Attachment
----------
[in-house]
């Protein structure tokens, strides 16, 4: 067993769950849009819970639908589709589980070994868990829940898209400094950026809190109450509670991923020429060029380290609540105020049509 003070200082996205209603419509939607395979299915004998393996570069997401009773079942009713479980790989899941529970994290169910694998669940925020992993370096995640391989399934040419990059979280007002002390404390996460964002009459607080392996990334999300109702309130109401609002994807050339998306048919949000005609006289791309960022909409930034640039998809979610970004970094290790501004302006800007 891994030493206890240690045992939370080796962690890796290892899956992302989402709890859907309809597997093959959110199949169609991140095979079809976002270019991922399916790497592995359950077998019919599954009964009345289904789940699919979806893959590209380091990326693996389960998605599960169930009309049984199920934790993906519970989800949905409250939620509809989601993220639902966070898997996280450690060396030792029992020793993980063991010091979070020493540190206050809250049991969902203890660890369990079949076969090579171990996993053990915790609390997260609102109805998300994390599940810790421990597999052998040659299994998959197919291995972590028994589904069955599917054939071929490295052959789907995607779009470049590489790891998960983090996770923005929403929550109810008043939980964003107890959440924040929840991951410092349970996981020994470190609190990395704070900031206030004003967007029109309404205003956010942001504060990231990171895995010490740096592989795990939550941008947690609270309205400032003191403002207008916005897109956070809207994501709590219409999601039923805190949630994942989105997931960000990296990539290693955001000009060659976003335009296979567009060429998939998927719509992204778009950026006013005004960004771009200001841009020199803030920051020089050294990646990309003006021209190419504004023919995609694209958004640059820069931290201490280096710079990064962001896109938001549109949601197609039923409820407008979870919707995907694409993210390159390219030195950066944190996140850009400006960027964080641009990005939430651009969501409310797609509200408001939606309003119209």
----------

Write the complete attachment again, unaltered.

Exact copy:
[in-house]
């Protein structure tokens, strides 16, 4: 067993769950849009819970639908589709589980070994868990829940898209400094950026809190109450509670991923020429060029380290609540105020049509 003070200082996205209603419509939607395979299915004998393996570069997401009773079942009713479980790989899941529970994290169910694998669940925020992993370096995640391989399934040419990059979280007002002390404390996460964002009459607080392996990334999300109702309130109401609002994807050339998306048919949000005609006289791309960022909409930034640039998809979610970004970094290790501004302006800007 891994030493206890240690045992939370080796962690890796290892899956992302989402709890859907309809597997093959959110199949169609991140095979079809976002270019991922399916790497592995359950077998019919599954009964009345289904789940699919979806893959590209380091990326693996389960998605599960169930009309049984199920934790993906519970989800949905409250939620509809989601993220639902966070898997996280450690060396030792029992020793993980063991010091979070020493540190206050809250049991969902203890660890369990079949076969090579171990996993053990915790609390997260609102109805998300994390599940810790421990597999052998040659299994998959197919291995972590028994589904069955599917054939071929490295052959789907995607779009470049590489790891998960983090996770923005929403929550109810008043939980964003107890959440924040929840991951410092349970996981020994470190609190990395704070900031206030004003967007029109309404205003956010942001504060990231990171895995010490740096592989795990939550941008947690609270309205400032003191403002207008916005897109956070809207994501709590219409999601039923805190949630994942989105997931960000990296990539290693955001000009060659976003335009296979567009060429998939998927719509992204778009950026006013005004960004771009200001841009020199803030920051020089050294990646990309003006021209190419504004023919995609694209958004640059820069931290201490280096710079990064962001896109938001549109949601197609039923409820407008979870919707995907694409993210390159390219030195950066944190996140850009400006960027964080641009990005939430651009969501409310797609509200408001939606309003119209």